Today, at the Yerba Buena Center for the Arts in San Francisco, Tim Cook unveiled Apple's new tablet computer, which it calls, simply, "the new iPad."
Corporate bluster aside -- the adjectives "epic," "incredible," "mind-blowing" and even "luscious" were used during the event, evoking not a new gadget but a display of French pastries fit for Marie Antoinette -- the new device continues Apple's efforts to stay ahead of the pack by offering a better experience than its rivals can muster.
Rare is it that Apple rushes to market, and that ethos was on display today: the iPad finally receives a higher-quality, five-megapixel camera that can manage 1080p video; faster 4G LTE mobile broadband; a faster, dual-core processor code-named A5X; voice-based dictation; and most notably, a high-resolution display (at 2048 by 1536 pixels) that leapfrogs what's on the market today.
For all but the display, which demonstrates how formidable Apple is in throwing around its weight within the industry's supply chain, these features debuted elsewhere: Samsung's Galaxy Tab offers 4G connectivity; Asus' Transformer Pad 300 has a quad-core chip; both offer more camera megapixels. Yet Apple retains the market lead, by an astounding margin.
We love to give Apple credit for sparking revolutions in technology, and the company wholly embraces that reputation. But the reality is that Apple is merely advancing its products. The only reason to build a new product is if it performs better than what's on the market, Steve Jobs once said. The company's new iPad continues that tradition.
Note the use of the phrase, "performs better." The gadget blogs covering the announcement have already seized and fed merrily on the wave of new statistics that come with a new device. And while some of those figures have certainly improved, that's not where Apple's focus lies. It is on the sum of those parts.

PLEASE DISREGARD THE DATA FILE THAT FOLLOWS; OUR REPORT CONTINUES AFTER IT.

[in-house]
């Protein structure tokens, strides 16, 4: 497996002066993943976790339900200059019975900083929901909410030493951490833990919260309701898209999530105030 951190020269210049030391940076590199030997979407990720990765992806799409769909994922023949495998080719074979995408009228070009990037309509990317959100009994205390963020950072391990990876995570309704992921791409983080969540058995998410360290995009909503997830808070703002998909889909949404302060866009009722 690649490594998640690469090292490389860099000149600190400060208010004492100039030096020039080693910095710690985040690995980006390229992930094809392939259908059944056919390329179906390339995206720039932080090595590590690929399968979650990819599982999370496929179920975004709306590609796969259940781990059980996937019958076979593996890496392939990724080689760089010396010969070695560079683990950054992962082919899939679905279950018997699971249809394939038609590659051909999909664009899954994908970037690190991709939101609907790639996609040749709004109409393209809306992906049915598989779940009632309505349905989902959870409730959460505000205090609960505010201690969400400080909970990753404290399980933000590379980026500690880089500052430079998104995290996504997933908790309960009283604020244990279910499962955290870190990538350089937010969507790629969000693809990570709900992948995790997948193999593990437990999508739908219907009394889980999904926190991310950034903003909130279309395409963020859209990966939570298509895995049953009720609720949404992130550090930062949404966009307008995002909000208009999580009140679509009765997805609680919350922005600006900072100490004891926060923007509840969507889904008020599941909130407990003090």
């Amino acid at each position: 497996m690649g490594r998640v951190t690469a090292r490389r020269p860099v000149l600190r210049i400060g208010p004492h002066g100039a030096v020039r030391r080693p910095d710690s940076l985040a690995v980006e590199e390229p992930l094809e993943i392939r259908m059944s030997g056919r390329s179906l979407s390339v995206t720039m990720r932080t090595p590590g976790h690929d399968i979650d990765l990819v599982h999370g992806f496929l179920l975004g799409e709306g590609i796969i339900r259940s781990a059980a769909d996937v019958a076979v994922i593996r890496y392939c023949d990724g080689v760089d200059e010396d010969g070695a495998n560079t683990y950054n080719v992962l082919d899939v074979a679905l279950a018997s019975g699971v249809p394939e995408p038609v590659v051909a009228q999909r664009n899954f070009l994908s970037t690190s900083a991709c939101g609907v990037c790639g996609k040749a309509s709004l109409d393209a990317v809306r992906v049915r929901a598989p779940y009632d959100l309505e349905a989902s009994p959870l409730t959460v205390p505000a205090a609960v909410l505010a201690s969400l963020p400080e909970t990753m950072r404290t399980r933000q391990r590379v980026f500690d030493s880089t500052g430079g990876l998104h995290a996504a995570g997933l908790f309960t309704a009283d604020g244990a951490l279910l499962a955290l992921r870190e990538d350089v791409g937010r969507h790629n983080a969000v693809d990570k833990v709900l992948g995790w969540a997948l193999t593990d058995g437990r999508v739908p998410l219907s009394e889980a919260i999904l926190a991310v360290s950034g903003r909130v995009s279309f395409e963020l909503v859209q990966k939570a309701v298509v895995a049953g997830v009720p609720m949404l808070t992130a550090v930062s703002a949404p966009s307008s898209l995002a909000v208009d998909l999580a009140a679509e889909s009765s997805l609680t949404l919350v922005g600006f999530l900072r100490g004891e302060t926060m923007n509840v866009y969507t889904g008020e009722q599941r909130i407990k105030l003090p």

Since it was first launched, Apple has had to fight criticism that the iPad wasn't enough of a computer to be useful. Immediately belittled as a too-large iPod, the iPad fought to convey a sense of wonder ("magical," Jobs boldly described it) at a new type of mass-market device. As curious consumers began to adopt the product, its user base grew large enough to impact the sales of traditional laptop computers. A truth soon emerged, much to the chagrin of HP, Dell and Samsung: most people don't need a fully functional computer with a keyboard. A portable device with e-mail, World Wide Web access and "apps" was enough; for millions of people, a tablet computer is fully functional.
Still, the iPad remained a device that excelled at consumption and interaction, not creation. Today's new model attempts to bridge that gap for the average user, through the availability of the inexpensive iPhoto photo-editing suite and improvements to Apple's iWork office productivity suite. The new iPad will hardly threaten the massive desktop rigs employed by photographers and designers using Adobe Photoshop or Illustrator, nor the dual-monitor setups of data denizens who spend their days toiling away in Microsoft Excel. But it will better satisfy the needs of the average consumer or employee who increasingly seeks the core functionality of professional applications -- better photos, easier presentations -- without the complicated, specialized extras that drive the price into enterprise territory.
Much like his rumored personality, Cook's performance today was understated. Some called it "boring." That's because he announced a product that claimed only one thing: that it was "new." Which for Apple, means "better."